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    Thanksgiving dinner held for motel-bound homeless

    Alain Yeh-Ling helped his son, Jackson, 3, sample some of the desserts at Monday’s dinner.
    Suzanne Kreiter/Globe Staff
    Alain Yeh-Ling helped his son, Jackson, 3, sample some of the desserts at Monday’s dinner.

    Elizabeth Tyler struggled to close the Styrofoam to-go container for her slices of sweet potato, apple, pecan, pumpkin, and pumpkin chiffon pies, but you could hardly blame her for trying.

    Tyler, a 33-year-old mother of four, said she had been homeless for the past two months, after her family was evicted from their apartment in Charlestown.

    Over the past two months, Tyler has lived in a motel, which means cooking meals in a microwave and washing items in the bathtub, she said. But for a couple of hours on Wednesday afternoon at the Josephine A. Fiorentino Community Center at Charlesview in Brighton, Tyler did not have a single chore on her plate — just turkey, dressing, and lots of desserts.


    “My kids are having fun, and everyone here is open arms and smiles. No one is judging you or looking down on you,” Tyler said. “It makes you feel good."

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    The Tylers were one of 150 families who received a Thanksgiving dinner at the center in Brighton, through a partnership of nonprofits, faith-based organizations, educational groups, and businesses.

    Community organizers estimated that hundreds more families live in motels throughout Greater Boston, including in Waltham, Malden, and Marshfield. The state has a program that places certain families in motels, as long as they meet income and conduct guidelines. The program pays the room charge, and also provides case managers who help residents find work and permanent housing.

    Though the families have a roof over their heads and private space, they cannot have visitors, they have a curfew, and other than using a microwave, they cannot cook.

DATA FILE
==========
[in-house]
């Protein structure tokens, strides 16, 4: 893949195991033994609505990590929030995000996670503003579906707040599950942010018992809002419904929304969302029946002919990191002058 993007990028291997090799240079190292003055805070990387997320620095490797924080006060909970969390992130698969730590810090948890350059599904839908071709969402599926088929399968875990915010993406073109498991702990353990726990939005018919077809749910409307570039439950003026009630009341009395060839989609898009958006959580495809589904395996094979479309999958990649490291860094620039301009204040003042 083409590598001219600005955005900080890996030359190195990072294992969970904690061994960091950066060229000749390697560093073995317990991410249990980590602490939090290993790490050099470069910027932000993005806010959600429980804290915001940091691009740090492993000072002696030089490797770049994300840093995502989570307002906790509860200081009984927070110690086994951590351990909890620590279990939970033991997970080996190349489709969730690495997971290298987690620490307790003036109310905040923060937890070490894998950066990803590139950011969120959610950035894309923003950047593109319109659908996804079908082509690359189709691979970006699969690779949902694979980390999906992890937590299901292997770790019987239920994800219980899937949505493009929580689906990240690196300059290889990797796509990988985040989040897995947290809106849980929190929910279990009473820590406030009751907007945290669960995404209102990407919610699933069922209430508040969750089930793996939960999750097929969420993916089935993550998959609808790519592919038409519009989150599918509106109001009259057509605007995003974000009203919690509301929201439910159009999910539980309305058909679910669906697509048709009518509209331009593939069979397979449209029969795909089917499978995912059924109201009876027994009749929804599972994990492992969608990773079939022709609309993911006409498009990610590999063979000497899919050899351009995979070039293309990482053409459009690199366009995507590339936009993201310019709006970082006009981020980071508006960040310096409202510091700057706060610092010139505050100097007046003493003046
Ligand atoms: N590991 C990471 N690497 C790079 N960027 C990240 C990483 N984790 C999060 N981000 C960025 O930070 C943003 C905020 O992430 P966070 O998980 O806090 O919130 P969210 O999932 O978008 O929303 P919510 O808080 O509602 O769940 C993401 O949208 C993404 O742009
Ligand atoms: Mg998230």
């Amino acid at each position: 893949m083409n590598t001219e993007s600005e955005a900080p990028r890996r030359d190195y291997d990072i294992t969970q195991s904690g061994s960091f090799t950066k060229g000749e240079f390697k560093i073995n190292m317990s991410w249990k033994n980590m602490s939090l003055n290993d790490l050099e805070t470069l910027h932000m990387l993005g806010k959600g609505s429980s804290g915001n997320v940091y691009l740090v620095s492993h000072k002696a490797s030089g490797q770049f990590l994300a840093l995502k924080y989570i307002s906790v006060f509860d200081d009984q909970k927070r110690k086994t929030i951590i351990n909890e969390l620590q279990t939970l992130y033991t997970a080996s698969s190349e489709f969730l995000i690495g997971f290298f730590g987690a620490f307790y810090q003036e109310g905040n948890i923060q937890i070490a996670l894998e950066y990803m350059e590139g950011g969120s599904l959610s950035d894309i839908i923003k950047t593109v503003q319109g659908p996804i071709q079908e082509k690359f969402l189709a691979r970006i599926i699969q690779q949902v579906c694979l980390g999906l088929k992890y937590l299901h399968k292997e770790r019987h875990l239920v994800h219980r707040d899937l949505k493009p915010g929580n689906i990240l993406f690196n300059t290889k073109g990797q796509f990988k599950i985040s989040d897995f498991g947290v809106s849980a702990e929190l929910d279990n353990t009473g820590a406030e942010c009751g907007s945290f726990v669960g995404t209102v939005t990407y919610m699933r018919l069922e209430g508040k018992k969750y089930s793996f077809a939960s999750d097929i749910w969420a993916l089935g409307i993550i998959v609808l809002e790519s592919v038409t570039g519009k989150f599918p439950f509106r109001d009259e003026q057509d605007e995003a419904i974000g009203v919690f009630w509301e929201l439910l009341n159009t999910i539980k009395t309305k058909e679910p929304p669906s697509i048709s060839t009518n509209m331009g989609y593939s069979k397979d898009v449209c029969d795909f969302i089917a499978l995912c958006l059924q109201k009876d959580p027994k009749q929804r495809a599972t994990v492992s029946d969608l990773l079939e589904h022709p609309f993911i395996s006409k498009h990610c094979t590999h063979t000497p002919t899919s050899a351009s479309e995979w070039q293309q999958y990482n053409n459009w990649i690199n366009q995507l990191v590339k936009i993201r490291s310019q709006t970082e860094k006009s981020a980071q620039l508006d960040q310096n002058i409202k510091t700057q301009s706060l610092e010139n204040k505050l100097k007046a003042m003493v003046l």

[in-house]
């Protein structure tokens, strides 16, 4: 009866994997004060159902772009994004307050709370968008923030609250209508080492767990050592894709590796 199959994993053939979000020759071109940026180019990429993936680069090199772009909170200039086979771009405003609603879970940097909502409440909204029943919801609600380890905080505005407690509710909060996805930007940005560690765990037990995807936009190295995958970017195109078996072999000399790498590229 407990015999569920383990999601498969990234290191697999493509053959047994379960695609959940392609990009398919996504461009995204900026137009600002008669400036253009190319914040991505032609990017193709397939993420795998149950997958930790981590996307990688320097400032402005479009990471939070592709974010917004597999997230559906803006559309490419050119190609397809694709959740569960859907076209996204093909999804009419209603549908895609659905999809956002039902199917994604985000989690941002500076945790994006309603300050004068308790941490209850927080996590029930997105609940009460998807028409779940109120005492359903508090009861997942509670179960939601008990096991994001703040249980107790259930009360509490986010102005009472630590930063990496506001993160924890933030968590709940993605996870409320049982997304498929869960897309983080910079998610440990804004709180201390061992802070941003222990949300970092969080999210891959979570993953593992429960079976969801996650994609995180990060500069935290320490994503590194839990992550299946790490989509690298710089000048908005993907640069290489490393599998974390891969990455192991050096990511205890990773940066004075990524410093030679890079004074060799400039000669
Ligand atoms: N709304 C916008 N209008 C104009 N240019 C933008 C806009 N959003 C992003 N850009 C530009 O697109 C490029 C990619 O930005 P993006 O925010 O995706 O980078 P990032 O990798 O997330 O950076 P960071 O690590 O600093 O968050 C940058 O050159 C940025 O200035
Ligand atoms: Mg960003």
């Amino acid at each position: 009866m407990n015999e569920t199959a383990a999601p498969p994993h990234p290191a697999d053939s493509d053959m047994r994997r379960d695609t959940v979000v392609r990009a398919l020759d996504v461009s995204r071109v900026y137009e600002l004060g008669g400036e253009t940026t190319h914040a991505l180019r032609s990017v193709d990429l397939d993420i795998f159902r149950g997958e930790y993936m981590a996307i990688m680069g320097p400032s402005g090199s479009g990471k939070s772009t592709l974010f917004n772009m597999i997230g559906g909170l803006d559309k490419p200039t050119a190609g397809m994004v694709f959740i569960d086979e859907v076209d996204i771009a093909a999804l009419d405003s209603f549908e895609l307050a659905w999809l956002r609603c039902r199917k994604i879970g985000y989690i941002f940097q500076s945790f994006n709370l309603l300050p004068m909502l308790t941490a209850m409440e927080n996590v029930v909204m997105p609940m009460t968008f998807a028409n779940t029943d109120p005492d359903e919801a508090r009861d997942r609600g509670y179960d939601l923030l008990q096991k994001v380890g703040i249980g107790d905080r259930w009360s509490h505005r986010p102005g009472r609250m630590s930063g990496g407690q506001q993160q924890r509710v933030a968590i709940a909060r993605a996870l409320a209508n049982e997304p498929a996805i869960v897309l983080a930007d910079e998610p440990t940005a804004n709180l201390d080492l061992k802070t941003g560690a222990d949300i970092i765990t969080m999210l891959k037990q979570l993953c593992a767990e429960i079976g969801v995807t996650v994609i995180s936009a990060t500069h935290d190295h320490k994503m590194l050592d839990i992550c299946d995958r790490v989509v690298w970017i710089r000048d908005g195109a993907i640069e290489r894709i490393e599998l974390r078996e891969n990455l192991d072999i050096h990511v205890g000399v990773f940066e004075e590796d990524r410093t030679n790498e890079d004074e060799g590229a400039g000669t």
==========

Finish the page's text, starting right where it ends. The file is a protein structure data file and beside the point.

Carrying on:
This is what Kate Fahey of Action for Boston Community Development and Henryce Gumes of the state’s motel housing program were pondering one month ago when they had the idea for Wednesday’s Thanksgiving dinner.


    “We wanted people to come together and have a home-cooked meal,” Fahey said. “And when we started telling families about the idea, everyone was saying ‘absolutely,’ we’d love that.”

    At the Charlesview community center Wednesday, about 40 volunteers gathered hours before families arrived, adorning the center’s multipurpose room with flowers, table linens, and decorations.

    Le Cordon Bleu, a culinary arts school in Cambridge, donated 20 cooked turkeys, and 82 volunteers made a pot-luck style feast that covered Thanksgiving staples and delicacies.

    Joshua Colon, an 8-year-old whose family was evicted from their apartment in Worcester, jammed rice and ham into his mouth, at a speed only bested when he switched to eating cookies.

    “I miss some of my cousins,” the boy said.

    Luis Colon dug into a turkey leg.
    Suzanne Kreiter/Globe Staff
    Luis Colon dug into a turkey leg.

    His mother, 26-year-old Angela Valentin, said the family spent last Thanksgiving with relatives, who now live 40 miles away.

    “It’s been tough,” Valentin, a mother of three, said. “It happens in a blink of an eye . . . we have to take them to the parking lot just to run around.”

    “We have nothing out here,” she said. “But at least we are together.”

    Managers of the state motel housing program say that on average, families stay in their temporary lodging for 18 months. But some have a hard time finding a way out.

    Alain Yeh-Ling is a 34-year-old project team specialist for Best Buy.

    Ling, his wife Ashley, and their two children, ages 3 years old and 18 months, have lived in the Days Inn for about two years.

    “It’s been really difficult,” Yeh-Ling said about amassing the money to move out of the motel. “You work and you try to provide a life for your family, but it’s still hard.”

    His wife said events like the Thanksgiving dinner help the family feel that they are not forgotten.

    She said the hardest part of being homeless is “feeling normal.”

    “Before it happens to you, it’s easy to assume things about people becoming homeless. Honestly I did it myself,” said Ashley Yeh-Ling, who is an illustrator. “But now, things like cooking in a kitchen or having a place to sleep are hard. I just worry about my kids feeling less than [others].”

    Yeh-Ling expressed what 27-year-old Dianna Young could not.

    A mother of three, Young has lived at the Charles River Motel for 16 months and she could not begin to describe the homeless experience, she said.

    Young’s 10-year-old son Jaden has a heart condition, which requires him to eat certain foods, his mother said.

    Almost none of the foods can be cooked in a microwave.

    Astead W. Herndon can be reached at astead.herndon@ Follow him on Twitter @AsteadWH

    Correction: Because of a reporting error, a story in Thursday’s Metro section gave the incorrect day for the Thanksgiving dinner at the Charlesview community center. The dinner took place on Wednesday.